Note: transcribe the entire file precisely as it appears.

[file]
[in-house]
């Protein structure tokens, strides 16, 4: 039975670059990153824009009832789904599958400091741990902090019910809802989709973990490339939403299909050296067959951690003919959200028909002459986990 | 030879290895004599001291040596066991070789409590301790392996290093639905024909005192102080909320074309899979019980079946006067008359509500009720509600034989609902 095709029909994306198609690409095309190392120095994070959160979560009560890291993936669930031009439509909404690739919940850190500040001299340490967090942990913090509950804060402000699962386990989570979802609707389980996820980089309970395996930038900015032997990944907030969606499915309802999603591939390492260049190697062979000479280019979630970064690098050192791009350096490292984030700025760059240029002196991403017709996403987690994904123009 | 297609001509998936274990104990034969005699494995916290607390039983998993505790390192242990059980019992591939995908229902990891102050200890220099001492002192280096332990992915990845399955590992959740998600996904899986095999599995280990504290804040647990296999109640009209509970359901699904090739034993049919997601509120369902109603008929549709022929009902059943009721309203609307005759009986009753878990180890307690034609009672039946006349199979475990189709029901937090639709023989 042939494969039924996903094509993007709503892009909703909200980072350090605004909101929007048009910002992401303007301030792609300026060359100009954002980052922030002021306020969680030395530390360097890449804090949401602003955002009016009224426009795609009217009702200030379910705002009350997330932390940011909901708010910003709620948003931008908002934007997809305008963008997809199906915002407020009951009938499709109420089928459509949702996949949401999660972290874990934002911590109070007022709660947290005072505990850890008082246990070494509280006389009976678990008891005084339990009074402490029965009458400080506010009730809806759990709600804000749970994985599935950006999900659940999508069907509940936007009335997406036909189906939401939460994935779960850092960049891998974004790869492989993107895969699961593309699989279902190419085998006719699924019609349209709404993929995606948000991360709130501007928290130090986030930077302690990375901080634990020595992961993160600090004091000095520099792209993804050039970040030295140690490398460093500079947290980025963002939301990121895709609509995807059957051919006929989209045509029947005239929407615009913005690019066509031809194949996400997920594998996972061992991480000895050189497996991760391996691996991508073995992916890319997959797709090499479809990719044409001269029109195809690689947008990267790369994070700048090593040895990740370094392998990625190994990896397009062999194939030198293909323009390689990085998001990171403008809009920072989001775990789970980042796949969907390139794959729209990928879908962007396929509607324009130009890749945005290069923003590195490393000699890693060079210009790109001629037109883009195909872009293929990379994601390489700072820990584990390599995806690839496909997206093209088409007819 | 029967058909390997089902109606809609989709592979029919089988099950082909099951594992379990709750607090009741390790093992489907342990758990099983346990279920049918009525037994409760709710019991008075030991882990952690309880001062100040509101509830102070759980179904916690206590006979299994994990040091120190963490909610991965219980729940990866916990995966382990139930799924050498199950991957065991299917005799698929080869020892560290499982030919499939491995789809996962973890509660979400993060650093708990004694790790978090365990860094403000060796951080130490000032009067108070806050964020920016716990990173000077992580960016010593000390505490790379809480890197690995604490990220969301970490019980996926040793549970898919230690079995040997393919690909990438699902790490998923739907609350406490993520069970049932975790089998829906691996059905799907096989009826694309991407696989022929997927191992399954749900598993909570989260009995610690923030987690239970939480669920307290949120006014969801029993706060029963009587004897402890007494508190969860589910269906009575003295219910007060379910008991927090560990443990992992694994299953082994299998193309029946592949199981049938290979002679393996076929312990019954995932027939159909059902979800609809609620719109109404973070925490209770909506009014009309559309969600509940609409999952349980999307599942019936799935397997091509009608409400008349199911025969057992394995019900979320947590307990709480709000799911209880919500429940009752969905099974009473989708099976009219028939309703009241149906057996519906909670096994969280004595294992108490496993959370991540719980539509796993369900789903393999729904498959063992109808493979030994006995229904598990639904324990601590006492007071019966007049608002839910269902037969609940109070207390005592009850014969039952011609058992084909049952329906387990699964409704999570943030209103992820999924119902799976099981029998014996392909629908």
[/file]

[in-house]
């Protein structure tokens, strides 16, 4: 039975670059990153824009009832789904599958400091741990902090019910809802989709973990490339939403299909050296067959951690003919959200028909002459986990 | 030879290895004599001291040596066991070789409590301790392996290093639905024909005192102080909320074309899979019980079946006067008359509500009720509600034989609902 095709029909994306198609690409095309190392120095994070959160979560009560890291993936669930031009439509909404690739919940850190500040001299340490967090942990913090509950804060402000699962386990989570979802609707389980996820980089309970395996930038900015032997990944907030969606499915309802999603591939390492260049190697062979000479280019979630970064690098050192791009350096490292984030700025760059240029002196991403017709996403987690994904123009 | 297609001509998936274990104990034969005699494995916290607390039983998993505790390192242990059980019992591939995908229902990891102050200890220099001492002192280096332990992915990845399955590992959740998600996904899986095999599995280990504290804040647990296999109640009209509970359901699904090739034993049919997601509120369902109603008929549709022929009902059943009721309203609307005759009986009753878990180890307690034609009672039946006349199979475990189709029901937090639709023989 042939494969039924996903094509993007709503892009909703909200980072350090605004909101929007048009910002992401303007301030792609300026060359100009954002980052922030002021306020969680030395530390360097890449804090949401602003955002009016009224426009795609009217009702200030379910705002009350997330932390940011909901708010910003709620948003931008908002934007997809305008963008997809199906915002407020009951009938499709109420089928459509949702996949949401999660972290874990934002911590109070007022709660947290005072505990850890008082246990070494509280006389009976678990008891005084339990009074402490029965009458400080506010009730809806759990709600804000749970994985599935950006999900659940999508069907509940936007009335997406036909189906939401939460994935779960850092960049891998974004790869492989993107895969699961593309699989279902190419085998006719699924019609349209709404993929995606948000991360709130501007928290130090986030930077302690990375901080634990020595992961993160600090004091000095520099792209993804050039970040030295140690490398460093500079947290980025963002939301990121895709609509995807059957051919006929989209045509029947005239929407615009913005690019066509031809194949996400997920594998996972061992991480000895050189497996991760391996691996991508073995992916890319997959797709090499479809990719044409001269029109195809690689947008990267790369994070700048090593040895990740370094392998990625190994990896397009062999194939030198293909323009390689990085998001990171403008809009920072989001775990789970980042796949969907390139794959729209990928879908962007396929509607324009130009890749945005290069923003590195490393000699890693060079210009790109001629037109883009195909872009293929990379994601390489700072820990584990390599995806690839496909997206093209088409007819 | 029967058909390997089902109606809609989709592979029919089988099950082909099951594992379990709750607090009741390790093992489907342990758990099983346990279920049918009525037994409760709710019991008075030991882990952690309880001062100040509101509830102070759980179904916690206590006979299994994990040091120190963490909610991965219980729940990866916990995966382990139930799924050498199950991957065991299917005799698929080869020892560290499982030919499939491995789809996962973890509660979400993060650093708990004694790790978090365990860094403000060796951080130490000032009067108070806050964020920016716990990173000077992580960016010593000390505490790379809480890197690995604490990220969301970490019980996926040793549970898919230690079995040997393919690909990438699902790490998923739907609350406490993520069970049932975790089998829906691996059905799907096989009826694309991407696989022929997927191992399954749900598993909570989260009995610690923030987690239970939480669920307290949120006014969801029993706060029963009587004897402890007494508190969860589910269906009575003295219910007060379910008991927090560990443990992992694994299953082994299998193309029946592949199981049938290979002679393996076929312990019954995932027939159909059902979800609809609620719109109404973070925490209770909506009014009309559309969600509940609409999952349980999307599942019936799935397997091509009608409400008349199911025969057992394995019900979320947590307990709480709000799911209880919500429940009752969905099974009473989708099976009219028939309703009241149906057996519906909670096994969280004595294992108490496993959370991540719980539509796993369900789903393999729904498959063992109808493979030994006995229904598990639904324990601590006492007071019966007049608002839910269902037969609940109070207390005592009850014969039952011609058992084909049952329906387990699964409704999570943030209103992820999924119902799976099981029998014996392909629908």